What you didn't read my blog post - upset man

The post would be much more engaging if a visual graph was used to represent the statistics (like in the example above). Because when you use visuals, the ‘numbers’ are more easily remembered.

Let’s be honest, numbers on their own are boring—unlike visuals—which people love to share on their own blog posts and social media channels. The most popular visual content for sharing are:

 

  • Infographics
  • Graphs
  • Quotes and
  • Memes

Therefore, to encourage people to share your content, incorporate one or two visuals in each of your posts.

Conclusion

As you can see in the two examples, version 2 is considerably easier to scan than version 1 and will increase the chances of your blog post being read.

Bottom Line…if you want people to read your blog post, use a layout similar to Version 2.

I hope this helps.

Cheers,

Vicki

 

PS  Please download the template of The PERFECT BLOG POST LAYOUT to use when writing your next blog post. It’ll keep you on track 🙂

Blog Vs Video : Which is best for my business?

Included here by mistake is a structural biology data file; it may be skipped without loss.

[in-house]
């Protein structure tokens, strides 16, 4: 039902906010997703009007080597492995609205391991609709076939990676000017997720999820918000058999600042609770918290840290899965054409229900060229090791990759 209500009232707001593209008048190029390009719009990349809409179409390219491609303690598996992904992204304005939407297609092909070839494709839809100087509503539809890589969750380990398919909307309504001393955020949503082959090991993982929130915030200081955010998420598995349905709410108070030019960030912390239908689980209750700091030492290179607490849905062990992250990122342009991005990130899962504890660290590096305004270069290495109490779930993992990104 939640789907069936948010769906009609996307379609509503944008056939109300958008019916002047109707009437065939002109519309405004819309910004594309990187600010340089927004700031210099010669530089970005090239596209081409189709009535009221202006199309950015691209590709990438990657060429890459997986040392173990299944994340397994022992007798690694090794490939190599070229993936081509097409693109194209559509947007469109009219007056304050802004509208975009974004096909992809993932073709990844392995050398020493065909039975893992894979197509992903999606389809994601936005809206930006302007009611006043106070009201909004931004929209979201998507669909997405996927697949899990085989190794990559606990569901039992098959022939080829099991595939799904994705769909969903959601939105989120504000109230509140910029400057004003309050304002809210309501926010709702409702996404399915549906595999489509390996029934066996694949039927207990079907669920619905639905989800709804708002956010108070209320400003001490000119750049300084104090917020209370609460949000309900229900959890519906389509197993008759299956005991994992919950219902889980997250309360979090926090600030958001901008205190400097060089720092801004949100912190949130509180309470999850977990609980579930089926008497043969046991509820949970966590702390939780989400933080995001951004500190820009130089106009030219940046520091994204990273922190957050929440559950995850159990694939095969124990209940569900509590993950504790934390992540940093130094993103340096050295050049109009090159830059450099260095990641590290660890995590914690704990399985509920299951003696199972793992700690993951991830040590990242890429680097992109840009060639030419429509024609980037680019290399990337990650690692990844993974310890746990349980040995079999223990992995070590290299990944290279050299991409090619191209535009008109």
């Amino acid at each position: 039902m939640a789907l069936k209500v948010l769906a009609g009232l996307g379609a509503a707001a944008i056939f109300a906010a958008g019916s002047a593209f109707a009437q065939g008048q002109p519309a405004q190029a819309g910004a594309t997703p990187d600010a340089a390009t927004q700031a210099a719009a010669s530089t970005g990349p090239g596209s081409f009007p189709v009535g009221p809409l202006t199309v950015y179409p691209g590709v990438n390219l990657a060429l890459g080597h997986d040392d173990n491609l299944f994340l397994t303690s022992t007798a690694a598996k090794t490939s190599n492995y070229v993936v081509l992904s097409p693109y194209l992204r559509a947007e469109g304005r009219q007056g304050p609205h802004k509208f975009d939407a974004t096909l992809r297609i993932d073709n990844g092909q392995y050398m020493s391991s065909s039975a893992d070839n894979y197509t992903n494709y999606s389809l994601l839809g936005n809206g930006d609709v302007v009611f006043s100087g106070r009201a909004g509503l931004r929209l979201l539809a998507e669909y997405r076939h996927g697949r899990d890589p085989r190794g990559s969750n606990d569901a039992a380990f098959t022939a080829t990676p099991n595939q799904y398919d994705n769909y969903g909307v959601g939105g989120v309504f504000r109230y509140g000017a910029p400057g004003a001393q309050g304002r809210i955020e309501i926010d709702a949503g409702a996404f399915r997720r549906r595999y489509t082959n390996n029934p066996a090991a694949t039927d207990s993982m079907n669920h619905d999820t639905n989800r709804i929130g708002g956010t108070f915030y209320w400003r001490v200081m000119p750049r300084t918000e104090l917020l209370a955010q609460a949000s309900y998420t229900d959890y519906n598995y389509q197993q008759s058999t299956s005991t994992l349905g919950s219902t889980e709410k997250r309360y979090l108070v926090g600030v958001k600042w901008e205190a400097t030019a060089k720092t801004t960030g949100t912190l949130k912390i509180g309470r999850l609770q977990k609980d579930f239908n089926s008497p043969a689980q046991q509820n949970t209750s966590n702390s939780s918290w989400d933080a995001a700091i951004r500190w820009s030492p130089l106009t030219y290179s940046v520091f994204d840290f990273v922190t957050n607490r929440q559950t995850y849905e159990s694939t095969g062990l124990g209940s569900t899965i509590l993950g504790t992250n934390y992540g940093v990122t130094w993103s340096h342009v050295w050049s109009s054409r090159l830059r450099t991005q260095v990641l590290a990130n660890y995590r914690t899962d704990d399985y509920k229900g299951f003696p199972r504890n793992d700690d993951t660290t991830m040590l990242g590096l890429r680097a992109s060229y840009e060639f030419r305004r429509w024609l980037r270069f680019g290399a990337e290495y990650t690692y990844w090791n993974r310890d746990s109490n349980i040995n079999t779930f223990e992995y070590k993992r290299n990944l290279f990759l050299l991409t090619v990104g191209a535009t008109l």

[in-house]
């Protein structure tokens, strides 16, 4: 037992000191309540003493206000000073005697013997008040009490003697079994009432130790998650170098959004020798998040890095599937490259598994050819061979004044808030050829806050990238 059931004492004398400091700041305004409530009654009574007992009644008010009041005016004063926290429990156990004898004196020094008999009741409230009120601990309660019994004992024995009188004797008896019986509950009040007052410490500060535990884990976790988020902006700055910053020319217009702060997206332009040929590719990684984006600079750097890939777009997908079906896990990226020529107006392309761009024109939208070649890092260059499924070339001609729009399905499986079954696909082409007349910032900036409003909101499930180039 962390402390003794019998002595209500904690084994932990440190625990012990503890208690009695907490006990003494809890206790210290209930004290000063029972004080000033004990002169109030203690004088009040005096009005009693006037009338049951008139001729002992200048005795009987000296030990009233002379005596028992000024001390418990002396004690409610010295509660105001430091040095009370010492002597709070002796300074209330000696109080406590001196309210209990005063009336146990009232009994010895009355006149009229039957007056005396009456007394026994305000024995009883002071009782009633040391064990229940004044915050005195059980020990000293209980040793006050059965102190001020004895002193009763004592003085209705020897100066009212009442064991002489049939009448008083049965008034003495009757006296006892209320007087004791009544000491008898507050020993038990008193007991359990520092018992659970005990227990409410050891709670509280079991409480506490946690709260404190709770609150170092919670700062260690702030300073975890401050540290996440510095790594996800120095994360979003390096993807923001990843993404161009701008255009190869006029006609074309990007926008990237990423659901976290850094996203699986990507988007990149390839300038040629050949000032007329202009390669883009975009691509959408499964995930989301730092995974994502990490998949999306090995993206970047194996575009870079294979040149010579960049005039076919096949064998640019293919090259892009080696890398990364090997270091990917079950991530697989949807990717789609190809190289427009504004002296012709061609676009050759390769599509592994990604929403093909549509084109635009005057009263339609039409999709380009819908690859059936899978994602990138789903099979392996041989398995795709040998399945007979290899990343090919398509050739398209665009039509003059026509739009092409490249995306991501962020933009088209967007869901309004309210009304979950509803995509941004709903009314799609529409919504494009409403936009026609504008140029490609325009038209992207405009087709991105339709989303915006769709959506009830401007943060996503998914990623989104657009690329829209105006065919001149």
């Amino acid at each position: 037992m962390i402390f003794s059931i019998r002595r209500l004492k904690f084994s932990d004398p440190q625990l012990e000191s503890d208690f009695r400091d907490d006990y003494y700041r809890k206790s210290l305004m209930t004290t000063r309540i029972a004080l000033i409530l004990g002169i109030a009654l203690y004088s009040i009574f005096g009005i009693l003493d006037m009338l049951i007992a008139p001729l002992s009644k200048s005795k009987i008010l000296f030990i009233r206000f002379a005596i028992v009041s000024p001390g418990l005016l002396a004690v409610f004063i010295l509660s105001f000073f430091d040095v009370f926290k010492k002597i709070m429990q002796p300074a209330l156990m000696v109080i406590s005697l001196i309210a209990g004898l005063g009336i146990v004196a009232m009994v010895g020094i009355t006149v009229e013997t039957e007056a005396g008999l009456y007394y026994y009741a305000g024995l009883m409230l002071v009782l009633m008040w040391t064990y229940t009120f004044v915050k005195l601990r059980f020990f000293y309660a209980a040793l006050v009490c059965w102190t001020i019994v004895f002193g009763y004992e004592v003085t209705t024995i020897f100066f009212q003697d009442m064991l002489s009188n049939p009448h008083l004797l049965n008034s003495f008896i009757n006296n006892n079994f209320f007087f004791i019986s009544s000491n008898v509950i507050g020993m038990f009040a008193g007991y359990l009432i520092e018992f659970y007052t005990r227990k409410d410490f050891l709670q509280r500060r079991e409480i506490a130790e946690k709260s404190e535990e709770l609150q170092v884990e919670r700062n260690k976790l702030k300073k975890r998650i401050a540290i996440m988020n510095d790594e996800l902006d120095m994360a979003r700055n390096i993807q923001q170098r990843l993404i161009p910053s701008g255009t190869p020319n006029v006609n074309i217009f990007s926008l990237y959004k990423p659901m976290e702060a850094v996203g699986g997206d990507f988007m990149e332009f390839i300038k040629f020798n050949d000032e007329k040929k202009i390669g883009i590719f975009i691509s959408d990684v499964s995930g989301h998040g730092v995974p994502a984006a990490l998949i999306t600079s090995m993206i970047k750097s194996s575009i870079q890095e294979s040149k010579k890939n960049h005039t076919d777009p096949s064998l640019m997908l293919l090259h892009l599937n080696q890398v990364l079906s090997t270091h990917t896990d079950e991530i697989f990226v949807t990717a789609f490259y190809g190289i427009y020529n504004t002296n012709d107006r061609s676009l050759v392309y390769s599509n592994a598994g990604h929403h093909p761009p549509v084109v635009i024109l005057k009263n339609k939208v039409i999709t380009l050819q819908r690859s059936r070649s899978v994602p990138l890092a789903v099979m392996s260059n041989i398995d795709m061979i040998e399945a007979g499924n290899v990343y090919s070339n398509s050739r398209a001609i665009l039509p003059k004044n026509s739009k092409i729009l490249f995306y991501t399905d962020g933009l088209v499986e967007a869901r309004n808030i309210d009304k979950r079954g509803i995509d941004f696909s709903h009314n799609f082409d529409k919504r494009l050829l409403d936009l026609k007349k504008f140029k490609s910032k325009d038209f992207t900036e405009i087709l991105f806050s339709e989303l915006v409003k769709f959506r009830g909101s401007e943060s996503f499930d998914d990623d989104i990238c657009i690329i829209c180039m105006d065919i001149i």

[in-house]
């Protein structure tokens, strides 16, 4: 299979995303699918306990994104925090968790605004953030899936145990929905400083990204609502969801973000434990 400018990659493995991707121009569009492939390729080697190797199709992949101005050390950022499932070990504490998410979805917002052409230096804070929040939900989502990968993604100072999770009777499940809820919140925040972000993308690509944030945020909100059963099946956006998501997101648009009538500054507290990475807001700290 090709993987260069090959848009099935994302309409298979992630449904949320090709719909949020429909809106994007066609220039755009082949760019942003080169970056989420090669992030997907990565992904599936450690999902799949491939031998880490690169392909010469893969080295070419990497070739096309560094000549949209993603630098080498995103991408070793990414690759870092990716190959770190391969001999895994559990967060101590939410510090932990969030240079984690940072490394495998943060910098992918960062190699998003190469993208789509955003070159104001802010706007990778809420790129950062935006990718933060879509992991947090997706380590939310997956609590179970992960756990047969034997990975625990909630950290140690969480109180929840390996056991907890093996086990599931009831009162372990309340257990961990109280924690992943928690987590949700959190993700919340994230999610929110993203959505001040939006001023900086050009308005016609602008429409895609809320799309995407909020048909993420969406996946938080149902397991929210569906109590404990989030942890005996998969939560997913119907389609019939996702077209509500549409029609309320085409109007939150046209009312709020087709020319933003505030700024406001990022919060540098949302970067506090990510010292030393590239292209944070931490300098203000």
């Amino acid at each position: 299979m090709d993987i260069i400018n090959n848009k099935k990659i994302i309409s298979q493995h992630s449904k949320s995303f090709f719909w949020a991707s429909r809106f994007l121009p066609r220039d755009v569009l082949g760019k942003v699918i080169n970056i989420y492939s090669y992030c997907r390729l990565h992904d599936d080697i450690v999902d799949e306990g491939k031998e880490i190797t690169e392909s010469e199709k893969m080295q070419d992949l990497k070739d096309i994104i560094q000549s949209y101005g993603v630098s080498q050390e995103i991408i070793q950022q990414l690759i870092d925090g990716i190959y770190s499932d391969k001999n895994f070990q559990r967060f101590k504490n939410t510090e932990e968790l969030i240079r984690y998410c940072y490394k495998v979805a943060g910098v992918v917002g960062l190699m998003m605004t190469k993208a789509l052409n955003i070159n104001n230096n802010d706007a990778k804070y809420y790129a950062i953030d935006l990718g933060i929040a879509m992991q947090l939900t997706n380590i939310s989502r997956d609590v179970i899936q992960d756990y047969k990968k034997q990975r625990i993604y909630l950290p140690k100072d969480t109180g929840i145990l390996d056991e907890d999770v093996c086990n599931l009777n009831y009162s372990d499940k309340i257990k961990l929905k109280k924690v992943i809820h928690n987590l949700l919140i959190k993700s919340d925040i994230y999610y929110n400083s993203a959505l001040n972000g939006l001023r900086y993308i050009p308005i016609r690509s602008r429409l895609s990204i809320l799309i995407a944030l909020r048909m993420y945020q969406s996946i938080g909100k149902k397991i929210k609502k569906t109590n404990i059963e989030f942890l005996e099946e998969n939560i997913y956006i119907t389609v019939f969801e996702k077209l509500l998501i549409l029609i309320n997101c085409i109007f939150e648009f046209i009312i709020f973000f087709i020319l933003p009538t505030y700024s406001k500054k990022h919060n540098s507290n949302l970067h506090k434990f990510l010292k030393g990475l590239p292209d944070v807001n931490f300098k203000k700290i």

Blog Vs Video : Which is best for my business?

“I’m in the B2B space and have a service-based business.

I want to create content that gives me the most bang for my buck, and I want to do it myself.

I’ve heard that a blog is best, but I’ve also heard that video is best.

Which should I choose, Blog or Video?”

Blog vs Video: The Two Most Popular Content Platforms

Marketers describe content marketing as a hungry ‘beast’ with many mouths to feed. Keeping the beast satisfied and your small business thriving requires a constant claim on your time and energy. It can be overwhelming and confusing. Should you write blog posts, or create video? Should you podcast or focus on social media advertising?

Depending on who you listen to and what they’re selling, any content platform will be judged the best. In addition there’s so much noise online; it’s no wonder business owners are confused.

 

Blog vs Video

Which one is best for my business? Blog or Video?

There are many different forms of content, but the two most popular content platforms for B2B business are the blog and the video. Deciding which side to back will depend on many factors, such as

  • the type of content you’re most comfortable creating
  • your level of skill and knowledge
  • your budget
  • what content format your ideal clients prefer to consume, and
  • how much time you have to create that content – consistently

Whichever content format you choose, stick to it.

If you’re creating content yourself, I suggest you choose one content format and stick with that because it’ll make your life a whole lot easier.  Just remember, whichever you choose, success starts with a strategy.

As Joe Pulizzi founder of The Content Marketing Institute states